Welcome to the idea-focused life.

If problems are a good thing, ideas are an even better thing.

Big ideas are intoxicating. They’re energizing. They light us up, they set our world on fire. They inspire creativity, risk taking, and bold thinking. They pull us forward into a beautiful, imagined future that makes us want to take action.

And best of all, big ideas help us to solve our big problems along the way.

A big idea about hitting all the rides in one day has dozens of challenges and problems riddled within it. But it offers a much sexier container for our problems to live in than an A3. Instead of plaguing our thoughts with the burden of populating a template, it unleashed our imagination and gave us permission to dream.

I’ve experienced the magic of a big idea. I’ve felt it fill me up with inspiration, motivation, and drive.

I’ve also experienced the drain of a big problem, and felt it fill me up with anxiety, worry, and dread.

So I’m proposing a showdown, an adios to Big Problems and a welcoming of his successor, Big Ideas.

Feeling skeptical about letting go of your problem-focused ways? Don’t take my word for it, try the new leader on for size. The below activity will help you get there.

 

Get crackin’, master imaginer; the big ideas are calling.

___________

The below can be activity can be completed in as quickly as ten minutes, or in as much as several hours. Use it as you wish.

Do it with a team or with colleagues if you have them. Do it with a spouse or a household if you have one. Do it alone if that feels appropriate. Answer these questions to start the dreaming:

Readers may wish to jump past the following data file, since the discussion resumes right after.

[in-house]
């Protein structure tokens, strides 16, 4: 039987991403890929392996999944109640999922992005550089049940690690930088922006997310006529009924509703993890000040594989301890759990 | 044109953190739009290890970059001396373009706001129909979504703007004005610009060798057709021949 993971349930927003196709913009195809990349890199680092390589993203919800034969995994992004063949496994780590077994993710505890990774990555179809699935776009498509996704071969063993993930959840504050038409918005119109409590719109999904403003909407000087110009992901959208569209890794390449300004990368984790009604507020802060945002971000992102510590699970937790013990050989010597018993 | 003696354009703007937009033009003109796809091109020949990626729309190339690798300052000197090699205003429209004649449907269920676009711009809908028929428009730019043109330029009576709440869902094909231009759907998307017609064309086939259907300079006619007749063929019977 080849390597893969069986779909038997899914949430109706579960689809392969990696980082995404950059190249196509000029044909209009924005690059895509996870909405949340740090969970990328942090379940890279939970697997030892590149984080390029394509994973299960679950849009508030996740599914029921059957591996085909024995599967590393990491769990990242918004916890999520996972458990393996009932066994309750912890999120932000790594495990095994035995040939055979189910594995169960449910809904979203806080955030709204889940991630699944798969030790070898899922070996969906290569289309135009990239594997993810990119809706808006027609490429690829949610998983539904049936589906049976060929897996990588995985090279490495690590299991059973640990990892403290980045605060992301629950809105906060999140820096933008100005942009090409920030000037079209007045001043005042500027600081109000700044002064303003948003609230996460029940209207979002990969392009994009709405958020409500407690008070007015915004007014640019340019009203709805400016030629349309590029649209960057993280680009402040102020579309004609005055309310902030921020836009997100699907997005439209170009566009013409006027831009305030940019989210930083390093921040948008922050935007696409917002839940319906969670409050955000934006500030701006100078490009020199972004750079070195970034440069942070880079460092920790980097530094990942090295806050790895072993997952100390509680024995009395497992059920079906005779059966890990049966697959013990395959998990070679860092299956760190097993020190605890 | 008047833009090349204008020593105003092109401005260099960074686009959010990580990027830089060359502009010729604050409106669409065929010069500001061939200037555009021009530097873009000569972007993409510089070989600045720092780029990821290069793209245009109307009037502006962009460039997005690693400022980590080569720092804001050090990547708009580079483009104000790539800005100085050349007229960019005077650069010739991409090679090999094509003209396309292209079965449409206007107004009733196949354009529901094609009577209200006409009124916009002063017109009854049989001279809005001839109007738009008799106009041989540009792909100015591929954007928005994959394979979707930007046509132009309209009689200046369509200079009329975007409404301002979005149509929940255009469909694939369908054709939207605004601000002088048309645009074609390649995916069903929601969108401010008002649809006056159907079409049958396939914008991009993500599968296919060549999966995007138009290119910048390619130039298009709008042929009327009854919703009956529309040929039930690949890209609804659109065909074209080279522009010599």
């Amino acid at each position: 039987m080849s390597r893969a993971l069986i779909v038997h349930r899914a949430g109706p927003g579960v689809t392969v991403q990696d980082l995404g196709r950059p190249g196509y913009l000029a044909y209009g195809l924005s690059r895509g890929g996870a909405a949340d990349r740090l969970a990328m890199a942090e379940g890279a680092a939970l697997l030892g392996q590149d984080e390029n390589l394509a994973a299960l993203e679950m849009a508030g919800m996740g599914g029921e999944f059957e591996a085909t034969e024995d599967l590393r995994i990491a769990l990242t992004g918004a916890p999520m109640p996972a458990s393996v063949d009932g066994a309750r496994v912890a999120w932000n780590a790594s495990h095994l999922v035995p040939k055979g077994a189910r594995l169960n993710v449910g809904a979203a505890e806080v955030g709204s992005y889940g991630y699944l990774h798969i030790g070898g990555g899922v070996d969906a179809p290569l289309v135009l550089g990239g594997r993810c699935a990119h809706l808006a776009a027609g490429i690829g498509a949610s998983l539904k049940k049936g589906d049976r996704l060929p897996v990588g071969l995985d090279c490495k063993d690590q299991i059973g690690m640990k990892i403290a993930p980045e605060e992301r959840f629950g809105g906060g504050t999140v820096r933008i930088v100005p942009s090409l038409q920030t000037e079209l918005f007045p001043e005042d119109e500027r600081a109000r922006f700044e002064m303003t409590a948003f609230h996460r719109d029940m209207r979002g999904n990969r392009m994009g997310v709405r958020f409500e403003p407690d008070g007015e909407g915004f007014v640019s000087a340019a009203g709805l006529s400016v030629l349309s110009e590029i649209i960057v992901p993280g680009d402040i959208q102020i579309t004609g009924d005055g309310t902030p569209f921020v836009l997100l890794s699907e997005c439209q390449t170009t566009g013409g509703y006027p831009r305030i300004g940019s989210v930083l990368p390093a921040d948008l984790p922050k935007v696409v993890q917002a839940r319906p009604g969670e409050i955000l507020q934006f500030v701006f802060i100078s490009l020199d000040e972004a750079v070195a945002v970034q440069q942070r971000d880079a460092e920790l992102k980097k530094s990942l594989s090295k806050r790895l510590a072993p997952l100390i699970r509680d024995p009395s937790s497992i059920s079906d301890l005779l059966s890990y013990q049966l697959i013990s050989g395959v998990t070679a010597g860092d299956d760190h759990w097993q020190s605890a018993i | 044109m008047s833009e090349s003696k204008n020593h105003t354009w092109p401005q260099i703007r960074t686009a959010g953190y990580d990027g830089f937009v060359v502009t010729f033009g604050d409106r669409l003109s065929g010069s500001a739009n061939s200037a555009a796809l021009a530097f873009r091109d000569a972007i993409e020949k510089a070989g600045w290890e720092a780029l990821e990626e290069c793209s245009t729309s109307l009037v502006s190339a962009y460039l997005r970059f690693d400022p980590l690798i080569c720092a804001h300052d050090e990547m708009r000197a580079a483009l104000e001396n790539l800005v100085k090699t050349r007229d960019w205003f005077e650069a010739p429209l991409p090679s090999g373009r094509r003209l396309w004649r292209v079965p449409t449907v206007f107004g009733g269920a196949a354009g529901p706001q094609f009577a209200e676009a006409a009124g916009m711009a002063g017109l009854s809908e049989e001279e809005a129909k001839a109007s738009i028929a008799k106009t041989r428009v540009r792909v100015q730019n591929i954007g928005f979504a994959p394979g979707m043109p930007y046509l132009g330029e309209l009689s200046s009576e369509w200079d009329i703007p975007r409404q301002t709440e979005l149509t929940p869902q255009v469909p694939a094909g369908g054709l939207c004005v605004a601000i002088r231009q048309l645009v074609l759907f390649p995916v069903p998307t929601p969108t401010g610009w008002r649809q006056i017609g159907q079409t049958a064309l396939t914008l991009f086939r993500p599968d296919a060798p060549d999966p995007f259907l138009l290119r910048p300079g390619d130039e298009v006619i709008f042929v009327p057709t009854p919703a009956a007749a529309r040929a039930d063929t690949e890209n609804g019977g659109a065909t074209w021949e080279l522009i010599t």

• What things annoy you to no end? What would make them go away?
  • What would you do in your job, in your household, with that client, if you ruled the world?
  • What would you work on if you had a guaranteed “get out of jail free” card with anyone you might piss off in the process?

Write down everything that comes to mind. The bigger the better. If you makes you gasp, you win the prize. If it seems impossible, you win the grand prize. No censoring – put all the ideas down.

Which ones get your juices going? Which ones have you already thinking in fifty more directions, about all the really cool implications it would have and all the related, exciting things it makes you think about?

Hone in on that one.

Then ask yourself:

  • What are some of the problems you would have to overcome to make that happen? Big ones? Little ones?
  • Which ones can you control? Influence? Not control?

These are likely problems you’ve already thought about a million times. But now, POW! They have a sexy container. Where there once were nagging little voices floating around in the abyss of your overworked brain, now there is prioritization and a clear plan of action emerging, fueled by the fire of a compelling vision: a big idea.

 

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Posted by on September 5, 2013 in Uncategorized